Don’t build a character concept that actively works against the rest of the party, places the group in unnecessary jeopardy, or has no common sense, and then tell the others at the table you are playing “in character”. Their “in-character” action will be to kick you out of the party, let you be executed by the authorities, and then say “buh-bye” as you are never invited back to play the game.

3) Don’t actively thwart the GM.

I wrote in my last article about rails and sandboxes, that the GM lays out several plot hook options for the players to examine, and select the one that appeals most. The GM usually has a fair amount of prep work in order to build an entertaining evening of buckling swashes and slashing hacks.

Take the bait. The hooks are there for a reason. Don’t look at the various adventuring opportunities and just say, “No, we’re not going to do that… We’re going to go in a completely unexpected direction, just because.”

Railroading - When the Players go off in an Unexpected Direction
Source: Ridin' the Railroad
Now, there is a certain amount of flex in this rule. If you are playing an open world sandbox, and your GM is the kind that improvises at the drop of a hat, and wants you to wander wildly in unexpected directions, then that’s awesome. But that has to be within the expectations set at the beginning of the campaign.

Many GM’s don’t expect the players actively thwart the potential plot hooks, and the GM’s fun is important too. They put a lot of work into building a game world to explore. Purposefully pointing at the completely blank part of the map and saying “We’re going here” can be a pretty annoying player trait for the GM who relies on preparation.

If the game has too many rails, or if the game is too wide open and you desire more direction, then have that discussion outside of the session with the GM. Don’t passive-aggressively make it hard for your GM to run an adventure. You’re being a jerk, and they will find another group, and you will be out of a game. If you want the game play to adjust one way or another, discuss it like adults outside of the game.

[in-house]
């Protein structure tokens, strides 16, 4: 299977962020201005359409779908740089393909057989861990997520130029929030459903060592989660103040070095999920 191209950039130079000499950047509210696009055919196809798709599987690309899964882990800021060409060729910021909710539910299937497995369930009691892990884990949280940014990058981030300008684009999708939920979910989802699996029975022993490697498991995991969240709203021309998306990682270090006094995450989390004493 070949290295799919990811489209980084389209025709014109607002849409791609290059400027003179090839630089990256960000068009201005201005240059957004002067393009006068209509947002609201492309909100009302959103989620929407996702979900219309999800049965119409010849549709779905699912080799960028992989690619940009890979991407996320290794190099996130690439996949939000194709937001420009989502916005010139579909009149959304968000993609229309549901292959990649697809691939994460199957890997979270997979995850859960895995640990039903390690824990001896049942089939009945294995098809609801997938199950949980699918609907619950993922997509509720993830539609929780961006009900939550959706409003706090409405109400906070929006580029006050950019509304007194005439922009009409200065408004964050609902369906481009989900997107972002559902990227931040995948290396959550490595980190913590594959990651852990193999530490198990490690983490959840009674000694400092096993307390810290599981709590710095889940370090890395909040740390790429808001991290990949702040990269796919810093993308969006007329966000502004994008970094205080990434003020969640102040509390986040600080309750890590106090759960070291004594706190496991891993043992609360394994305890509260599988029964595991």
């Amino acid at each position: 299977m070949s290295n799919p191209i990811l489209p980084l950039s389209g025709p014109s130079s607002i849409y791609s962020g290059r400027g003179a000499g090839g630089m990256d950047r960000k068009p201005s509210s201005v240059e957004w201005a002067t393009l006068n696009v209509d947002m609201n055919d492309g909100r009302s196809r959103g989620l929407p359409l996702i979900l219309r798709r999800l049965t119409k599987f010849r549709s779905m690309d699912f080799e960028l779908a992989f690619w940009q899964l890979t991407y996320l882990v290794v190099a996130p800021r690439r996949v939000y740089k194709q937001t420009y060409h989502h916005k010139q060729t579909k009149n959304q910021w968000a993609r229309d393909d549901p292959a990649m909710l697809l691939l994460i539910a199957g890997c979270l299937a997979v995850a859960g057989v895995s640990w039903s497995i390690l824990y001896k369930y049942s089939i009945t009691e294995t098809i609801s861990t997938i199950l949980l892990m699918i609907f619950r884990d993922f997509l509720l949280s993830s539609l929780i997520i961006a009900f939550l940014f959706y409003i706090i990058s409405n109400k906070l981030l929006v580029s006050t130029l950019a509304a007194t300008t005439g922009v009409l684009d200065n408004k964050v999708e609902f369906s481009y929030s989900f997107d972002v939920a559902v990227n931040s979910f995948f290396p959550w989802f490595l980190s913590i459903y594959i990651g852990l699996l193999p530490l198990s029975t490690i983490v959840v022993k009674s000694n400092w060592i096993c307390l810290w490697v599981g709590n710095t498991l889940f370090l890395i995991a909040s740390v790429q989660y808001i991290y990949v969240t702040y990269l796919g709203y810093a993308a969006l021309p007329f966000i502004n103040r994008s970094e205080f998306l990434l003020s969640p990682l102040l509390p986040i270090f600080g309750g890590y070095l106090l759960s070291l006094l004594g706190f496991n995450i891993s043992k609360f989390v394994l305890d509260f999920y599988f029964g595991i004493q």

4) Stay engaged. 

This is a pretty obvious one. Pay attention. Don’t get distracted or be the distraction. Put your phone away. Know when your turn is coming and plan what to do while you are waiting for others. Help the GM keep the game moving. Be aware of when you are violating this obvious social norm.

5) As the GM, be the benevolent overlord.

There are books more that can be written on this topic, but I will try so summarize the primary points specific to the social contract.

Because you are the GM, you will be seen as the defacto “CEO” (and Human Resources) at the table. If there’s a problem at the table, it's now your problem regardless of whose fault it is. Talk about it with the players involved outside of the session in a non-confrontational way. You need to be as fair and impartial as possible. It may be your friend that is causing the problem (or it could even be you). If they are truly your friend, they can take gentle feedback without rage-quitting. We are all adults [mostly]. Let’s make the game experience as fun and stress-free for everyone.

The fact that you are reading GM advice means you are already working toward improving your craft, and that’s awesome. Be prepared. Understand player agency. Limit the PC actions as little as possible. Let them drive the plot. Don’t punish them in-game because they didn’t do what was expected. It’s not just your story, but shared by everyone at the table… And keep reading GM advice (but don’t believe everything you read… unless you read it here).  :)

Final Thoughts

As with a number of my advice articles, almost all good games result from a set of shared expectations. These issues almost inevitably arise when the players and/or the GM are expecting a much different game than what it being played at the table. Discuss those expectations, whether during “Session 0” or at any time when things don’t seem to be clicking quite right during the campaign. When everyone is on the same page, the game will go so much smoother.

Have other suggestions for "must-have" rules in the social contract? Post them in the comments!